Growing a pittosporum hedge is an excellent way to block out your neighbors and create privacy in your yard.
Pittosporums are fast growing and low maintenance plants that are suited to most climates.
In this article I’ll give you my best tips for growing a beautiful green pittosporum hedge in your yard.
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Pittosporum plants have evergreen foliage that can be light green to silvery gray in color depending on the variety.
There are about 200 different varieties of pittosporum and most species are native to Southeast Asia and Japan.
Some of the most popular varieties include:
Pittosporum tenuifolium Silver Sheen – a fast growing, hardy variety with silvery green foliage.
Pittosporum tenuifolium Screen Master – grows up to 3 feet (1 metre) a year and a great option for a dense hedge.
Pittosporum eugenioides Variegatum – has variegated foliage and small cream flowers during spring and summer.
HOW TO GROW PITTOSPORUM PLANTS
Pittosporums grow well in most areas and will tolerate a wide range of temperatures. They’re also frost hardy.
Pittosporum plants grow best in full sun to partial shade.
Pittosporums will tolerate most soil types including clay soil, but they grow best in well-drained soil that is rich in organic matter.
Before planting dig some broken down manure or compost into the soil.
Pittosporums can grow up to 13 feet (4 metres) tall, but regular pruning will keep them to a manageable height.
Most pittosporum varieties can grow up to 6 feet (2 metres) wide, so space the plants at least 3 feet (around 1 metre) apart for a dense privacy hedge.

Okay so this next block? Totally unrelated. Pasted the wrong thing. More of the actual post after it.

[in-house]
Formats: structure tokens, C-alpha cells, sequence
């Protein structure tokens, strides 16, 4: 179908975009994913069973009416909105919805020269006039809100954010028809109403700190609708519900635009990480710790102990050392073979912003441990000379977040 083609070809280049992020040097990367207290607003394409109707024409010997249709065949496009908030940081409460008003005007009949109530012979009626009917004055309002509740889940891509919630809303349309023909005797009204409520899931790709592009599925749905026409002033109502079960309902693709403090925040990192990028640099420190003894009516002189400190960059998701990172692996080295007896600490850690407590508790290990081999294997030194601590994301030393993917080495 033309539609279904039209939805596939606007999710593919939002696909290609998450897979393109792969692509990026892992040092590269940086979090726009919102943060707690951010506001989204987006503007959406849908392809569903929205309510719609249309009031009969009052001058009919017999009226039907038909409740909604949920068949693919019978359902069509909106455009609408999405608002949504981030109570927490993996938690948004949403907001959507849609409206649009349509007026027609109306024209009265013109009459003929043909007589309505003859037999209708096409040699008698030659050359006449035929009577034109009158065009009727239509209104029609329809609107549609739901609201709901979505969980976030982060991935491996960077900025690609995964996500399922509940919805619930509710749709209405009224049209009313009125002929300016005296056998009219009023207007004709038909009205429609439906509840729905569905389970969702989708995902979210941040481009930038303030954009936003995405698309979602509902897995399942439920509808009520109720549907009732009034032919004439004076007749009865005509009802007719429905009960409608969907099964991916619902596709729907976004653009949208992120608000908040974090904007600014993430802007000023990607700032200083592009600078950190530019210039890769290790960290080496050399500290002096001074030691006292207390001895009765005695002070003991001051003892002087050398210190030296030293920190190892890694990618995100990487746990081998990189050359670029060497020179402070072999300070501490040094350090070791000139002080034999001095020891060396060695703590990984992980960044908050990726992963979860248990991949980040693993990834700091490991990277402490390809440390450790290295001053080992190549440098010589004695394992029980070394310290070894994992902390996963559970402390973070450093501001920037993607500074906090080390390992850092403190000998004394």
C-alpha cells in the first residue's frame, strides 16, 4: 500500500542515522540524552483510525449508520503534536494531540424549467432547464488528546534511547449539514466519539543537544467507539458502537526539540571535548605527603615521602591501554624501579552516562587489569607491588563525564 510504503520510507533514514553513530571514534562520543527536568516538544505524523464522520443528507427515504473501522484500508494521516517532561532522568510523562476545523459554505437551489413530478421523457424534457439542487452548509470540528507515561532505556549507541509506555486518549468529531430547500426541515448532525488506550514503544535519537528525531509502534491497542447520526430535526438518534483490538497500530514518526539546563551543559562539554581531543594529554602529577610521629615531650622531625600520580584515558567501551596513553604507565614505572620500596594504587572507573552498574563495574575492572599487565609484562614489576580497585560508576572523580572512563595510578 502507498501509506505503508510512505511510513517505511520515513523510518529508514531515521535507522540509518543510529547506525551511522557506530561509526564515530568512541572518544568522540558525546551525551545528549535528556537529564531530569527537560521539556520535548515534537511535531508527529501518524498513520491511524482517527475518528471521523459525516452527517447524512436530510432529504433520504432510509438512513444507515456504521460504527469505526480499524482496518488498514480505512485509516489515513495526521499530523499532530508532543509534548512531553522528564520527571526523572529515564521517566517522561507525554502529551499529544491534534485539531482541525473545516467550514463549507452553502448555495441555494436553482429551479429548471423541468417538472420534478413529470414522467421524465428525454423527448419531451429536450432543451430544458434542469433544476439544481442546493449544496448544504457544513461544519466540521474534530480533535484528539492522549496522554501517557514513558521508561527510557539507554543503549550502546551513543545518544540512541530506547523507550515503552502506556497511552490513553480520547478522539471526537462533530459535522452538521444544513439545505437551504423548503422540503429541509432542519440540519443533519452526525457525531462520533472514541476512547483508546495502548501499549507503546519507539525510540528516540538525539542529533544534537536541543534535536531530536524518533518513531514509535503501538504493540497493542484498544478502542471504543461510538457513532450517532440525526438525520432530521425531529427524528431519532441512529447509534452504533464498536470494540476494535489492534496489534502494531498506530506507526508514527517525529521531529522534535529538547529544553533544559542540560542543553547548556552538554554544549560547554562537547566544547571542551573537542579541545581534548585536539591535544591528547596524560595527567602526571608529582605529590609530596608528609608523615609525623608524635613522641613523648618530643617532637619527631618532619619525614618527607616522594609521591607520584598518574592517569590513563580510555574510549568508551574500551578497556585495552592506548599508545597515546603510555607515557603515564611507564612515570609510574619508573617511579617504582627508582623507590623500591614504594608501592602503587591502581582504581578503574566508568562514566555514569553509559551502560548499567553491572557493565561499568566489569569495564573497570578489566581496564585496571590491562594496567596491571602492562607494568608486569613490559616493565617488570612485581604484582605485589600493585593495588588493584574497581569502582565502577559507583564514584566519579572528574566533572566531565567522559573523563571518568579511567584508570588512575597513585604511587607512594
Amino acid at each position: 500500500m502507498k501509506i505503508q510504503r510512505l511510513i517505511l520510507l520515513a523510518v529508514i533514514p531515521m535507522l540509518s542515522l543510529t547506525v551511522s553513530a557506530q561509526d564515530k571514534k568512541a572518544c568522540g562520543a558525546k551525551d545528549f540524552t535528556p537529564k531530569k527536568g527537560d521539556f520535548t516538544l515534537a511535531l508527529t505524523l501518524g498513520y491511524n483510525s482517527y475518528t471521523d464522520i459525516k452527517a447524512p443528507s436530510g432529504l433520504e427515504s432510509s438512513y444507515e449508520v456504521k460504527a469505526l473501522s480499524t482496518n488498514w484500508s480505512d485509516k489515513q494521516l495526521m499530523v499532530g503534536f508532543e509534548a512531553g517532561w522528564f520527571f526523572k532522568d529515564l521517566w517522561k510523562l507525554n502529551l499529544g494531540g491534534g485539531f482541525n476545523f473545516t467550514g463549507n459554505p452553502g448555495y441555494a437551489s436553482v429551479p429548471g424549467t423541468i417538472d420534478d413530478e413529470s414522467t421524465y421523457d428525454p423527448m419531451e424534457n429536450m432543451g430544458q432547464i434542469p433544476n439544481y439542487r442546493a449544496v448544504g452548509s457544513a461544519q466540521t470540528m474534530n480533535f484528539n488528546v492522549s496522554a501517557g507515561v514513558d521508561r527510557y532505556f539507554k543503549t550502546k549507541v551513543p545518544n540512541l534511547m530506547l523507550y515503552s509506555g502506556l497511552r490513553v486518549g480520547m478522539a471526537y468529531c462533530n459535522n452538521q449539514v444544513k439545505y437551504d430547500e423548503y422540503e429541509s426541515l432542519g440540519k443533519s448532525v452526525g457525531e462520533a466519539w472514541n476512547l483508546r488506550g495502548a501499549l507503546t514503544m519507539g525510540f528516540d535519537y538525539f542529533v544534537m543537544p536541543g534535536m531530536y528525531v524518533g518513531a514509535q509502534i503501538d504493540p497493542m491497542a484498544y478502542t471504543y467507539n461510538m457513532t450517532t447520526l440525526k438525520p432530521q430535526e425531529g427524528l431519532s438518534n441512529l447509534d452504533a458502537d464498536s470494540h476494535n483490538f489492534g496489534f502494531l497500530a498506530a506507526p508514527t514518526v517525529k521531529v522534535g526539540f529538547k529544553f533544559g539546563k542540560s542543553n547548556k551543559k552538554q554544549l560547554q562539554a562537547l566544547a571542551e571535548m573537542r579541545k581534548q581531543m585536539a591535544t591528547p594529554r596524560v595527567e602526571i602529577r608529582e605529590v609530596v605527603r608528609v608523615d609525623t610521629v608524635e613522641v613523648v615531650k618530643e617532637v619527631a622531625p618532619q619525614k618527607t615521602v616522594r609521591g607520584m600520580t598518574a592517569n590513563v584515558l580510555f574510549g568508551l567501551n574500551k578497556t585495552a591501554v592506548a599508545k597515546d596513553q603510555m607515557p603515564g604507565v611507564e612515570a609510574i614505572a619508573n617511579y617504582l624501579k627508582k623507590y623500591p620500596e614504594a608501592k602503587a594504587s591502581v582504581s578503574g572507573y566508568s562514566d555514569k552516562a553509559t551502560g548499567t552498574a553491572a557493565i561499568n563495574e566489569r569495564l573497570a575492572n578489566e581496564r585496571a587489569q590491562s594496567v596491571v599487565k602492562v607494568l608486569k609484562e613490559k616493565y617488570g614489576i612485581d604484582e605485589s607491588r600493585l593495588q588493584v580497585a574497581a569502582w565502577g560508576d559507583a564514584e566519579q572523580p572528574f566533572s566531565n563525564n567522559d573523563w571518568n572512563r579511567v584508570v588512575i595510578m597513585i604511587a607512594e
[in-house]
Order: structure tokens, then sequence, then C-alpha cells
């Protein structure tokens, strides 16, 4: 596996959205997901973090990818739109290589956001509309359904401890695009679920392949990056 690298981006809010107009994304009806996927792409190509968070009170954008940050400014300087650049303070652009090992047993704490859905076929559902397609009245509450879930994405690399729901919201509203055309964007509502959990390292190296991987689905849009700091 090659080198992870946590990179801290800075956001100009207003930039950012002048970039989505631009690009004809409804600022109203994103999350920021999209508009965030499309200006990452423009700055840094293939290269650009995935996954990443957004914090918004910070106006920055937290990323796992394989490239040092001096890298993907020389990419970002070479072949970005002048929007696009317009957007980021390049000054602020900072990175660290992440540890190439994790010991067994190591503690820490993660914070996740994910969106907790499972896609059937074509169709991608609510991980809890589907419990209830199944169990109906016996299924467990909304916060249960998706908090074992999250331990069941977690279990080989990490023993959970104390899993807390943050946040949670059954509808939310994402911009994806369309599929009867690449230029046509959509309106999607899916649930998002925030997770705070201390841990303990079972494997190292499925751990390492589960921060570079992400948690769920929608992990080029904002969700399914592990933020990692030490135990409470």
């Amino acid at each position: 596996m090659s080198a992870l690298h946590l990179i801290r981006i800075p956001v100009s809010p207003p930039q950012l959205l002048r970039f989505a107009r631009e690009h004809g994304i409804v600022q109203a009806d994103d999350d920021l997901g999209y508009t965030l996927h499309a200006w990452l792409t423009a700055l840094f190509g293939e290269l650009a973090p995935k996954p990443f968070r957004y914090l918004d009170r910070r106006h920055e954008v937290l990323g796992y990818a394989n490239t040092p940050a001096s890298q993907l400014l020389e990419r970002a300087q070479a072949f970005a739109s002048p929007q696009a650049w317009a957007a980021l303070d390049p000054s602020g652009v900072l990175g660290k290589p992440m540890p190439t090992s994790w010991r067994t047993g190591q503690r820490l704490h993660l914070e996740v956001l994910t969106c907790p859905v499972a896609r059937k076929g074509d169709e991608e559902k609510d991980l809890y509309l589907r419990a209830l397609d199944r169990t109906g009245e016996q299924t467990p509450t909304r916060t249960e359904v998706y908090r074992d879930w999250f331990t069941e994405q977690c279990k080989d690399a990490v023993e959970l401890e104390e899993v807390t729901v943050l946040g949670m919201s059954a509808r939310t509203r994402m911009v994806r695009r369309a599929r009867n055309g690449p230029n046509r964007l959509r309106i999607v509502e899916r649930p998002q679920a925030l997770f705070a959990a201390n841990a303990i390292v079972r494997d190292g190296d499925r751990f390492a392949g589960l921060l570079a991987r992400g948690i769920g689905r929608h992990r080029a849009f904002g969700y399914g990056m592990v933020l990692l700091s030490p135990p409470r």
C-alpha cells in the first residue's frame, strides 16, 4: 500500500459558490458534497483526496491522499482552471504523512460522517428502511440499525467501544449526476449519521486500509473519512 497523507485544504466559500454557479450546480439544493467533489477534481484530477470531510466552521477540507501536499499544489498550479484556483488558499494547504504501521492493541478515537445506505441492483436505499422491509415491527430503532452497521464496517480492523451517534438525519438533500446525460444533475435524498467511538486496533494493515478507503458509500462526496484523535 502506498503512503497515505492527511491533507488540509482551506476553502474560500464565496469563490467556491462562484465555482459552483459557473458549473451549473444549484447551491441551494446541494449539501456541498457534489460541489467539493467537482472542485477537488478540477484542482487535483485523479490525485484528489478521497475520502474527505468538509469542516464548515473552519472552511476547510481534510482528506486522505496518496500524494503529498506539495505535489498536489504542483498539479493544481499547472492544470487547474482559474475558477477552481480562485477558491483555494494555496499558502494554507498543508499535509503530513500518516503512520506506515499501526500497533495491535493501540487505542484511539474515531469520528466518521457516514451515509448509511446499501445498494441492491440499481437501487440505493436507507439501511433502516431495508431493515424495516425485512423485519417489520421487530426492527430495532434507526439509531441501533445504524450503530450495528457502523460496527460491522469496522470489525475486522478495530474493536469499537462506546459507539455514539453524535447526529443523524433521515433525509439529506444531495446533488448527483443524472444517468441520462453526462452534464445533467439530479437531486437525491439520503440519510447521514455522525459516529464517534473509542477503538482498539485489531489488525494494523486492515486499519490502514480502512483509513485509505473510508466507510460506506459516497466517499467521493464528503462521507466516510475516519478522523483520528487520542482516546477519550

Pittosporums are fairly low maintenance and only require watering when the young plants are becoming established and during the summer months if the weather is hot and dry.
Pittosporums can be grown as shrubs, small trees or privacy hedges.
If you’re skilled with pruners you can also shape them into cones, spheres or other shapes.
It’s best to prune the plants regularly to help create a thick dense hedge.
In the picture below you can see the result of over pruning a pittosporum hedge.
This is what happens when you let an inexperienced gardener loose with a hedge trimmer.
There’s very little foliage left so the bare branches will be visible for a few months until the new growth fills out the hedge.
Pests & Diseases
Pittosporum plants are fairly easy to care for but they can be affected by aphids, mealybugs, black spot and powdery mildew. 
It’s a good idea to check the foliage regularly for pests and you can blast them off with the hose or use an insecticidal soap to get rid of them.
If you notice any leaves affected by fungal diseases you’ll need to remove any affected branches and treat the plant with a fungicide.
Pittosporums can be propagated by taking cuttings from the current season’s growth.
Take a few cuttings that are about 4 to 6 inches (10 – 15 cm) in length and remove the leaves from the bottom half of the cutting.
Dip the cutting into rooting hormone powder or gel and plant them in a container filled with starting mix.
Place the cuttings in a well lit spot that is out of direct sunlight and keep the soil moist.
After a few months you can move the cuttings to a bigger pot or plant them out in the garden.
Are pittosporums frost tolerant?
Pittosporums are frost resistant so they’re ideal for areas with cold winter temperatures.
My pittosporum hedge tolerates regular frosts, occasional snow and overnight winter temperatures of 23 °F (-5 °C) without any damage to the leaves.
How fast do pittosporums grow?
Pittosporums can easily grow up to 3 feet (about a metre) each year depending on the conditions.
Can pittosporums be planted in containers?
Yes, pittosporums can be grown in large pots that have plenty of room for the roots to spread out.
Potted pittosporums are ideal for balconies, decks, courtyards or small backyards.
So there are my tips for growing a beautiful pittosporum hedge for backyard privacy.